Many highly creative people [display] personal behavior [that] sometimes strikes others as odd. Albert Einstein picked up cigarette butts off the street to get tobacco for his pipe; Howard Hughes spent entire days on a chair in the middle of the supposedly germ-free zone of his Beverly Hills Hotel suite; the composer Robert Schumann believed that his musical compositions were dictated to him by Beethoven and other deceased luminaries from their tombs; and Charles Dickens is said to have fended off imaginary urchins with his umbrella as he walked the streets of London.
In fact, creativity and eccentricity often go hand in hand, and researchers now believe that both traits may be a result of how the brain filters incoming information. Even in the business world, there is a growing appreciation of the link between creative thinking and unconventional behavior, with increased acceptance of the latter. …
In the past few decades psychologists and other scientists have explored the connection using empirically validated measures of both creativity and eccentricity. [The latter is measured] using scales that assess schizotypal personality … which is among a cluster of personality disorders labeled ‘odd or eccentric’ in the American Psychiatric Association’s Diagnostic and Statistical Manual of Mental Disorders.
A brain-imaging study, done in 2010 by investigators at the Karolinska Institute in Stockholm, suggests the propensity for both creative insights and schizotypal experiences may result from a specific configuration of neurotransmitter receptors in the brain. Using positron-emission tomography, Örjan de Manzano, Fredrik Ullén and their colleagues examined the density of dopamine D2 receptors in the subcortical region of the thalamus in 14 subjects who were tested for divergent-thinking skills. The results indicate that thalamic D2 receptor densities are diminished in subjects with high divergent-thinking abilities, similar to patterns found in schizophrenic subjects in previous studies. The researchers believe that reduced dopamine binding in the thalamus, found in both creative and schizophrenic subjects, may decrease cognitive filtering and allow more information into conscious awareness."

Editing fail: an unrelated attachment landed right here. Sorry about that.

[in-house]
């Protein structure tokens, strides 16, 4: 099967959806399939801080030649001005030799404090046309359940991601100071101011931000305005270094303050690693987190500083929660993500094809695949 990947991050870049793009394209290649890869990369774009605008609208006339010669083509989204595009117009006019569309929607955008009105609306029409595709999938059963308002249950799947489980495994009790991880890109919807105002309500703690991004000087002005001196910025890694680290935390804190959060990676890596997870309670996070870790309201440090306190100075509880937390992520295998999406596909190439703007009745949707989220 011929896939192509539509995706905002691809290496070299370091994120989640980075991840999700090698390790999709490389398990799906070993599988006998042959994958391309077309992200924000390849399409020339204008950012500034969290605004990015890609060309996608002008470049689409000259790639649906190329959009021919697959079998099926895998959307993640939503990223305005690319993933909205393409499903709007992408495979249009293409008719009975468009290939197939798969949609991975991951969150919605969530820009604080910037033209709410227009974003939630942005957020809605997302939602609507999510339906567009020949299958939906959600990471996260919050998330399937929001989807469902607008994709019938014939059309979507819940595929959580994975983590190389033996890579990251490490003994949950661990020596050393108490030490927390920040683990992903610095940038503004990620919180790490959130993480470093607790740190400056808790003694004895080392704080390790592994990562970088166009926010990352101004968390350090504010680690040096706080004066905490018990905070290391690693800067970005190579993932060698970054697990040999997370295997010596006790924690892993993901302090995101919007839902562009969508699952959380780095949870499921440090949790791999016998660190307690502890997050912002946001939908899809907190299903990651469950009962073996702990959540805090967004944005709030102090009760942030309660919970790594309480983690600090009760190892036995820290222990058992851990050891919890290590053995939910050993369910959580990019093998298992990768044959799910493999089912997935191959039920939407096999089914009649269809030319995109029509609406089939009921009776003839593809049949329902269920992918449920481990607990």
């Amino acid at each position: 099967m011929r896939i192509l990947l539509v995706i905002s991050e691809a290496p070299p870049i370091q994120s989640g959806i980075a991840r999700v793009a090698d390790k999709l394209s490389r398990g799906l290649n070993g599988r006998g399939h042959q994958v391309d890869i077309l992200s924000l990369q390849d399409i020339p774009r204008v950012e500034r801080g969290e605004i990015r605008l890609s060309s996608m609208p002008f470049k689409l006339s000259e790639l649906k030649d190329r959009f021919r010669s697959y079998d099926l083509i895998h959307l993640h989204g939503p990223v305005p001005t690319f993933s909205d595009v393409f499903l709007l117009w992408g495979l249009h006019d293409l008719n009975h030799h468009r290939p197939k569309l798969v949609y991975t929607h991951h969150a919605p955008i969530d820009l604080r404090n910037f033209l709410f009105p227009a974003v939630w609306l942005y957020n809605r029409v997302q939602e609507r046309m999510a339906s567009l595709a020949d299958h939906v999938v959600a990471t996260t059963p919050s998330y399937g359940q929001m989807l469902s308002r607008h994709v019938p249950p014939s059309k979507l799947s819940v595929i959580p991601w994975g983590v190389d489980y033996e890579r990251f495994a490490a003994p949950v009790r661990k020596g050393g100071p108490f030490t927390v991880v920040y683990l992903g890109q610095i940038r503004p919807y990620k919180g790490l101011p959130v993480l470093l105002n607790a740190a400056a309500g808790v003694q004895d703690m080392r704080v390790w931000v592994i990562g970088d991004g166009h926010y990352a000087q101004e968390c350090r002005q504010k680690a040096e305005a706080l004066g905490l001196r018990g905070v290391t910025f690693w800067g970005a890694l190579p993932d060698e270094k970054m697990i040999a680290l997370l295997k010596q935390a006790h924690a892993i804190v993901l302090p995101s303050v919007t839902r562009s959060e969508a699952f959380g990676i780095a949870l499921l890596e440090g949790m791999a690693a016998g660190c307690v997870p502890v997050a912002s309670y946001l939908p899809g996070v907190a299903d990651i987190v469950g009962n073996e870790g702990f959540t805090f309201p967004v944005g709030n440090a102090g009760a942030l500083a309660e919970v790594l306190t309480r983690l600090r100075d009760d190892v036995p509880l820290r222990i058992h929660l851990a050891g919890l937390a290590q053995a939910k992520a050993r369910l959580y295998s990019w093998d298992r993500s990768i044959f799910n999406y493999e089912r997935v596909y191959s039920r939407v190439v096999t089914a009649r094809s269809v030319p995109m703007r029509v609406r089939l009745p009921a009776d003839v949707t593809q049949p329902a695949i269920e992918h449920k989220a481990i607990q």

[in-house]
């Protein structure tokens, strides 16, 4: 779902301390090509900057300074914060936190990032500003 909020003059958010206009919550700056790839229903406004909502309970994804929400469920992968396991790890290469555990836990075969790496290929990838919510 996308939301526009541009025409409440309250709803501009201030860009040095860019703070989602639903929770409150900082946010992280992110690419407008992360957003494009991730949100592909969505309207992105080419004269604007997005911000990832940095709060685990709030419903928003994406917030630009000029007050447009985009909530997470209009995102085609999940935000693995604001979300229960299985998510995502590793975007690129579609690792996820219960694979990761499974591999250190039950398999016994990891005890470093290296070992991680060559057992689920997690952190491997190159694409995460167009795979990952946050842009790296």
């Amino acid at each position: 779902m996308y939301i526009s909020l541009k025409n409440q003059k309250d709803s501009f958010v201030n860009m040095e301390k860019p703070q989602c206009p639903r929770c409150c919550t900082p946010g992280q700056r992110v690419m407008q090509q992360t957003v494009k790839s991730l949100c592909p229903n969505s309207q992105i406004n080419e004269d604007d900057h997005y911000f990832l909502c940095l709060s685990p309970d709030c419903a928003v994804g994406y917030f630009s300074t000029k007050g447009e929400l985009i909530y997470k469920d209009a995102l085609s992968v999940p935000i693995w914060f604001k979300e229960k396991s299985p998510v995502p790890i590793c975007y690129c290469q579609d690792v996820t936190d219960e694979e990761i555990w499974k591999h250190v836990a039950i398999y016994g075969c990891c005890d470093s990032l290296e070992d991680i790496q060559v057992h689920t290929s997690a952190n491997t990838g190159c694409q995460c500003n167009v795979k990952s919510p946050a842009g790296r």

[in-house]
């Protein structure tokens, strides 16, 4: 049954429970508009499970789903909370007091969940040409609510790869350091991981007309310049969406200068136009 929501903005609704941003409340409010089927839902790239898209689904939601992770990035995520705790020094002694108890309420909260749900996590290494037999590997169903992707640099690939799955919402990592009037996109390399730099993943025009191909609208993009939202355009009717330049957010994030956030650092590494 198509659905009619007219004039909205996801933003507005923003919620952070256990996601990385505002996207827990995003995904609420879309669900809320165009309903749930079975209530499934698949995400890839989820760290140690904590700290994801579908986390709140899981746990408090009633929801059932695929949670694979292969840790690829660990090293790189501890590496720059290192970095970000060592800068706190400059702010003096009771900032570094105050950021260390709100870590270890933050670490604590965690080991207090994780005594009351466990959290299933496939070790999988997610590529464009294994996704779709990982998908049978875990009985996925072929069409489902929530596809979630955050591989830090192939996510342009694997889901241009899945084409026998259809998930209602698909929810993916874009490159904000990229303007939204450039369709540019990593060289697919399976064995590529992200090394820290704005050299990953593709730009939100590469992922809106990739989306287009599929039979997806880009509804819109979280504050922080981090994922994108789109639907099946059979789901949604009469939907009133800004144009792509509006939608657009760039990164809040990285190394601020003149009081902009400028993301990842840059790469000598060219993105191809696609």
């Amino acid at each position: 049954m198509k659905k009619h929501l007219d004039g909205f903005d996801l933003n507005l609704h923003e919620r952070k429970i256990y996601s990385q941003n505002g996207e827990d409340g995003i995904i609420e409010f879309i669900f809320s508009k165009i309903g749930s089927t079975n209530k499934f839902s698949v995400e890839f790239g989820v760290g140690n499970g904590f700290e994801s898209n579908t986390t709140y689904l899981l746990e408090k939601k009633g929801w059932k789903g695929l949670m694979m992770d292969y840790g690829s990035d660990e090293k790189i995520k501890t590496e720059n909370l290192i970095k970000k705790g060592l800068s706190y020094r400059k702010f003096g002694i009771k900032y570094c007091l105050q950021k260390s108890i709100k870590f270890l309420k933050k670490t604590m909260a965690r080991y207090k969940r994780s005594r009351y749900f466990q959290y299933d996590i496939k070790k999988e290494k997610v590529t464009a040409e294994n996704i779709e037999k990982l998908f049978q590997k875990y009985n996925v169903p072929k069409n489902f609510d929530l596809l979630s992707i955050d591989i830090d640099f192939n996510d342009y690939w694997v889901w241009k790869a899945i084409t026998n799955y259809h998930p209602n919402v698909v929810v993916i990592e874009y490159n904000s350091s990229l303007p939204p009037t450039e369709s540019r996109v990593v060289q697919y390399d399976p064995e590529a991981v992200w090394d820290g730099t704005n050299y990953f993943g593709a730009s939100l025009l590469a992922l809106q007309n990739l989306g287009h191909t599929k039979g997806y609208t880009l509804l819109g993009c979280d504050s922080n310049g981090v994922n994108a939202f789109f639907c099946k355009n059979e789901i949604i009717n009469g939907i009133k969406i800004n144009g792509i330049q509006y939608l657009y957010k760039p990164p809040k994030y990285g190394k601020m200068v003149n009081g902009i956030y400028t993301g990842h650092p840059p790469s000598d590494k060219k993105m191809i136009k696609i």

— Fascinating Scientific American article on why creative people tend to be eccentric. For real-life case studies, look no further than the odd habits and eccentric behaviors of famous writers. (via explore-blog)
Someone might be well-versed in social justice issues, may have read all the literature, might be really good at organizing people. Maybe others look up to them, maybe they’re an “expert”. Maybe they’re a social media wizard.
But maybe they’re also condescending. Maybe they’re aggressively self-centred. Fighting the “good fight” does not give anybody a free pass to be a shitty person. Oh, so you can analytically unpack institutionalized racism - clearly that means you can talk down to people who know less than you. OH you understand the nuances and intricacies of mental health issues - please, go ahead and eschew any opportunities for constructive criticism about yourself because everyone else is wrong, and you are always right.
When a poisonous personality bleeds into activism, it is frustrating. There is a difference between anger and hate. Hate is about destruction. Anger is about change. (see: Audre Lorde, Uses of Anger) When one person’s hate is masquerading as anger, it discredits all of us who are really angry. It makes a mockery of those of us who want real, lasting change.
Come here, armed with your anger, ready to do the hard things.
Do not come here, filled with your hate, pretending to be a team player when really you’re only looking out for #1.
— Christian Aldana (a beautiful, beautiful lady and friend)
(Source: , via explore-blog)